By Bob McMahon
By Allison Babka
By Kelsey McClure
By Carolina de Busto
By Ben Westhoff and Sarah Purkrabek
By Steve Brennan
By Joseph Hess
By Allsion Babka
No one can accuse Magnolia Summer leader Chris Grabau of getting lazy. Sixteen months after the release of the band's most recent (and strongest) LP, Lines From the Frame, Grabau and company have compiled a pair of digital EPs (which are available at your favorite online MP3 retailer; find the list online at www.magnoliasummer.com). At first glance, the EPs seem like an odds-and-ends collection — and, sure enough, there are the requisite demos, alternate takes and even a remix included. But what's more striking about the songs is how many disparate styles and influences Grabau explores. "Rangeline," the first track on Slip, begins like an Album Leaf track; its minimal drum-machine pulse and airy keyboard notes get caught like flies in a web of hazy ambience. That same experimentation appears on Current's "The High Road," as a percussion loop and New Order-esque guitar lines allow for one of Grabau's most fragile and arresting vocals.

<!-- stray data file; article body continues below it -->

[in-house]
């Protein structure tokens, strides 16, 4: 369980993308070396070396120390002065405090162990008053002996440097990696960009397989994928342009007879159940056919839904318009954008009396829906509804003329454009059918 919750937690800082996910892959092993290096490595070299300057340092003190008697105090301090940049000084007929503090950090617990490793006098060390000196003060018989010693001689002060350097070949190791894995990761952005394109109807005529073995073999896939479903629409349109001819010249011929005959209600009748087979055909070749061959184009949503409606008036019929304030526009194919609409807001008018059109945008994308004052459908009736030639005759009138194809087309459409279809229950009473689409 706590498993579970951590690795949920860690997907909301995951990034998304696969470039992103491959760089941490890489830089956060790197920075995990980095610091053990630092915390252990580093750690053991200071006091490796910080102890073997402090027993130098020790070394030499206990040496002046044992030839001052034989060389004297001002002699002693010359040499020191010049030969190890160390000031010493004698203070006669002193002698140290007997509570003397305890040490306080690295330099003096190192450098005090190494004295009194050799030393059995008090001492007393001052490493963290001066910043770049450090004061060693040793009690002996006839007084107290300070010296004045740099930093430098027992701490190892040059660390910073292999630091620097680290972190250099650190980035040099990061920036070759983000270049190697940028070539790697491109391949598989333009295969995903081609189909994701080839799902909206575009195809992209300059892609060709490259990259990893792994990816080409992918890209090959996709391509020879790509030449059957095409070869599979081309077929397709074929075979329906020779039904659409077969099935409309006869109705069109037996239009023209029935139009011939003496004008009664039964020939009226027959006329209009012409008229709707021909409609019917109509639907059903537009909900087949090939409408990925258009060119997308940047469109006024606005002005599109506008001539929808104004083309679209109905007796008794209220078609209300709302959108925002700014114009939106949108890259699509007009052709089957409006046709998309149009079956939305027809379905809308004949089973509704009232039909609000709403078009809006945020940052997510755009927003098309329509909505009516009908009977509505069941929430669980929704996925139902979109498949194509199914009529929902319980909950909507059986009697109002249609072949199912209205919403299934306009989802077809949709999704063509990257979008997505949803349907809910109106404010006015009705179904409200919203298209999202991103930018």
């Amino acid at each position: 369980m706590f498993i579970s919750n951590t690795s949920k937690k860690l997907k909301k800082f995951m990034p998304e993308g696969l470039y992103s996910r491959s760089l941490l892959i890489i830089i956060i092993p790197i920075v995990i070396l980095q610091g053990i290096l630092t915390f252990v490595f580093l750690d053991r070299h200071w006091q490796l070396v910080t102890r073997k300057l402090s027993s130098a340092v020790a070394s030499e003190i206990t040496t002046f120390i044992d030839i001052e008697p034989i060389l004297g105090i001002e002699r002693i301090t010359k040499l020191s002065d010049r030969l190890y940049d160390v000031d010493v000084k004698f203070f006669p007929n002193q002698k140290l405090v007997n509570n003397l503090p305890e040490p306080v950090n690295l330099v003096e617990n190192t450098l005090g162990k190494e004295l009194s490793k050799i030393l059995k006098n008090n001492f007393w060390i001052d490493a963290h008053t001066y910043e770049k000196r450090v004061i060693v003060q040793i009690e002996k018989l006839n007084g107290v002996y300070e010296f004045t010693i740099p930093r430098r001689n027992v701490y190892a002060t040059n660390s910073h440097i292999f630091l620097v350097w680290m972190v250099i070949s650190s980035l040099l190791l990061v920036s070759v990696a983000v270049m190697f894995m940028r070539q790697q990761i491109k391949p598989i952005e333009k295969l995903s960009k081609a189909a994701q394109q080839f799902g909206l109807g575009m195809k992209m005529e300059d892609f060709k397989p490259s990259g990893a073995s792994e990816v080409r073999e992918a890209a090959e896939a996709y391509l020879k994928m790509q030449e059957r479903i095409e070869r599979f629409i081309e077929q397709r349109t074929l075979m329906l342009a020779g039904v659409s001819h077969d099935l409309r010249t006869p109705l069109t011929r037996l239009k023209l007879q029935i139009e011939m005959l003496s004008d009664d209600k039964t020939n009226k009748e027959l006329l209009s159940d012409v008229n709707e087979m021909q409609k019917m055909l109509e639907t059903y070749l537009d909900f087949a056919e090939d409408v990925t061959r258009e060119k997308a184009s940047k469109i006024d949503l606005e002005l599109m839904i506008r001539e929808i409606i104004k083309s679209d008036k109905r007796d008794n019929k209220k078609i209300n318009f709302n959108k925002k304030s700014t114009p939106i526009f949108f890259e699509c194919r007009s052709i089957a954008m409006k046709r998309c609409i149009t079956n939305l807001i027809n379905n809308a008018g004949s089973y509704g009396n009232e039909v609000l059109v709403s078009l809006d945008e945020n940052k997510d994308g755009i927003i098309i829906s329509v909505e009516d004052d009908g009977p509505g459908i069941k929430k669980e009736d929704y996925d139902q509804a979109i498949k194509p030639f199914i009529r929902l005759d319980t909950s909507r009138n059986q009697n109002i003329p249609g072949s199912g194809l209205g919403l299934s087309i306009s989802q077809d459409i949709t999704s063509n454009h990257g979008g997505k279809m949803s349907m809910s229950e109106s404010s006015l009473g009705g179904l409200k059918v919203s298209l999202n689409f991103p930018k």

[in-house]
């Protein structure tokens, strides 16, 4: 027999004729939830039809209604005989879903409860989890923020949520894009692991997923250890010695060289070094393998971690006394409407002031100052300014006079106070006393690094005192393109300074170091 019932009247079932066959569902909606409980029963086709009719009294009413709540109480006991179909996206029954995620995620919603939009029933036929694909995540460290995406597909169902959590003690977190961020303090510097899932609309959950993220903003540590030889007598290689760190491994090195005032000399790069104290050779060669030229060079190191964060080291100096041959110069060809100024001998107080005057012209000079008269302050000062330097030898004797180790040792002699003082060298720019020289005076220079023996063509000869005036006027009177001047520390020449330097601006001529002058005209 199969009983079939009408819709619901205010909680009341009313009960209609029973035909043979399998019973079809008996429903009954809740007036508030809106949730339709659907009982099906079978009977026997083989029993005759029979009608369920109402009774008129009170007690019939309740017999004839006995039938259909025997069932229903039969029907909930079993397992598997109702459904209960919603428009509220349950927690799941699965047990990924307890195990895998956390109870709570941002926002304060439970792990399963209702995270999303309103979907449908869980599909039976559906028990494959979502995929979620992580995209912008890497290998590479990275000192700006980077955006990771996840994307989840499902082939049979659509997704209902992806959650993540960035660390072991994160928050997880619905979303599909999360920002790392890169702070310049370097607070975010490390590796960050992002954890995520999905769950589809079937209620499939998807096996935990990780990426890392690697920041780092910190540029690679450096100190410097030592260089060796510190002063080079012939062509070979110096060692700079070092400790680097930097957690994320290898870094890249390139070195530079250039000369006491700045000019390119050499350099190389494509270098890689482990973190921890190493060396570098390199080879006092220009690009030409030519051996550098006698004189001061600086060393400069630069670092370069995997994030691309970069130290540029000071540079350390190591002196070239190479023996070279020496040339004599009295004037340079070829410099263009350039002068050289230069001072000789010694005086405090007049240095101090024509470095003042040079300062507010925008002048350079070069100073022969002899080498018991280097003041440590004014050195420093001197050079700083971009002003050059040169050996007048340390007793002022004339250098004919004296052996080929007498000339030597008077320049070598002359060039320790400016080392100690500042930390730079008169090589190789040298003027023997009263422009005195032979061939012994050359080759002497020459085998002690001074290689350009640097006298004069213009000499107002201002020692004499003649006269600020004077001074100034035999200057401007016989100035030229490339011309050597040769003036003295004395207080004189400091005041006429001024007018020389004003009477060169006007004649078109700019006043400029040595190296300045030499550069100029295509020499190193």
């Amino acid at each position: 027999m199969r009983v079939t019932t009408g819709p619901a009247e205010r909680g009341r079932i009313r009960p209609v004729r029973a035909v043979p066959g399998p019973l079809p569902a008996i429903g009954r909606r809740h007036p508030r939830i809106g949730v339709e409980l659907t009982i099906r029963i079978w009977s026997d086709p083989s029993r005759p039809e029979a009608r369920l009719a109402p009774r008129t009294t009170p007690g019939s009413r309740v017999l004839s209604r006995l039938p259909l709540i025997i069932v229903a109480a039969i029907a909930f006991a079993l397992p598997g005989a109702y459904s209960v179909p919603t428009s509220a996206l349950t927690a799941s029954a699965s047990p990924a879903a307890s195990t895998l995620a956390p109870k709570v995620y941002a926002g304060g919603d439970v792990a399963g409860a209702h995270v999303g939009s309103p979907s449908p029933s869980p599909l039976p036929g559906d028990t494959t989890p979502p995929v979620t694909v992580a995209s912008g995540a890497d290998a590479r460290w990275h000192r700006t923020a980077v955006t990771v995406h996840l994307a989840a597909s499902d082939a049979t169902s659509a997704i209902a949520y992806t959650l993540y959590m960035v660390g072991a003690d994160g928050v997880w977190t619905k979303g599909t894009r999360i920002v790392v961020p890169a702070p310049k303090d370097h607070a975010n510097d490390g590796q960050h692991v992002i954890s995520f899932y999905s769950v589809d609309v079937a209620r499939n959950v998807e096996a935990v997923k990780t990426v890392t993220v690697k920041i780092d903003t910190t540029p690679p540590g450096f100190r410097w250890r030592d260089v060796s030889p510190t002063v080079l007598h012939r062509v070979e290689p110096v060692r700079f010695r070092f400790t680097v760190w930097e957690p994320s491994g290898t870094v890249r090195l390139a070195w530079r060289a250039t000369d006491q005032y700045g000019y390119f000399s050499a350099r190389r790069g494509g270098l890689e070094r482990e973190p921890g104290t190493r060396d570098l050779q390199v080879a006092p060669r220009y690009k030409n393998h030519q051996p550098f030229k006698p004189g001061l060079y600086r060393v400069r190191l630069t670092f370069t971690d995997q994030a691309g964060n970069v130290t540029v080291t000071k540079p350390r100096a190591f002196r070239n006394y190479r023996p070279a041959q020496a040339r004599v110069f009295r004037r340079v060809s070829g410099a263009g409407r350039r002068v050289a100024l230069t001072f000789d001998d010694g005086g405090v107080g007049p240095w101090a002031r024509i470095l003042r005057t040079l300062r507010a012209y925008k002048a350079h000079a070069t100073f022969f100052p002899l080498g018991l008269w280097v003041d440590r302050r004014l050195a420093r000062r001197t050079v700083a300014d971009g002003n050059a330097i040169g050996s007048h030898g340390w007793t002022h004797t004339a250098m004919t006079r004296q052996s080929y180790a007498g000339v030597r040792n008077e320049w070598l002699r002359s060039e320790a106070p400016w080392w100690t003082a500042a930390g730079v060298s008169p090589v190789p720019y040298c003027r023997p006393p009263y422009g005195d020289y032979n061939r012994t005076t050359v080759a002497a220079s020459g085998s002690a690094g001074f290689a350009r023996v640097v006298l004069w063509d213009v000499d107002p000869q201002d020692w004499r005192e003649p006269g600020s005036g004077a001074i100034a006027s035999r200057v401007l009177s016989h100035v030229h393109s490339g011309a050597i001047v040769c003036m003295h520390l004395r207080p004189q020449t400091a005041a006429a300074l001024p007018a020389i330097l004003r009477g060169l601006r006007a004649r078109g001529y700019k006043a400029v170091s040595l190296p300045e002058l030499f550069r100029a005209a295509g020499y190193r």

Many songs are altered versions of Lines songs or unheard demos for that record. Of the former, "Pulling Phase to Ground (Horn Mix)" finds Magnolia Summer at its house-rockingest, with members of the Funky Butt Brass Band giving a bright counterpoint to the clanging guitars. André Allen Anjos of the Remix Artist Collective (RAC) gives an alternately dreamy and visceral re-reading of "Diminished Returns" by pushing the dizzying guitar arpeggios into overdrive and letting the big synthesizer pads cycle through their phases. Of the new songs, the guitar-and-vocal simplicity of the demos works well for "Planned Obsolescence," as short and sweet of a track that we've heard from Grabau. These songs — and the EPs — are just more reminders that Magnolia Summer's table scraps are as satisfying as many bands' main courses.
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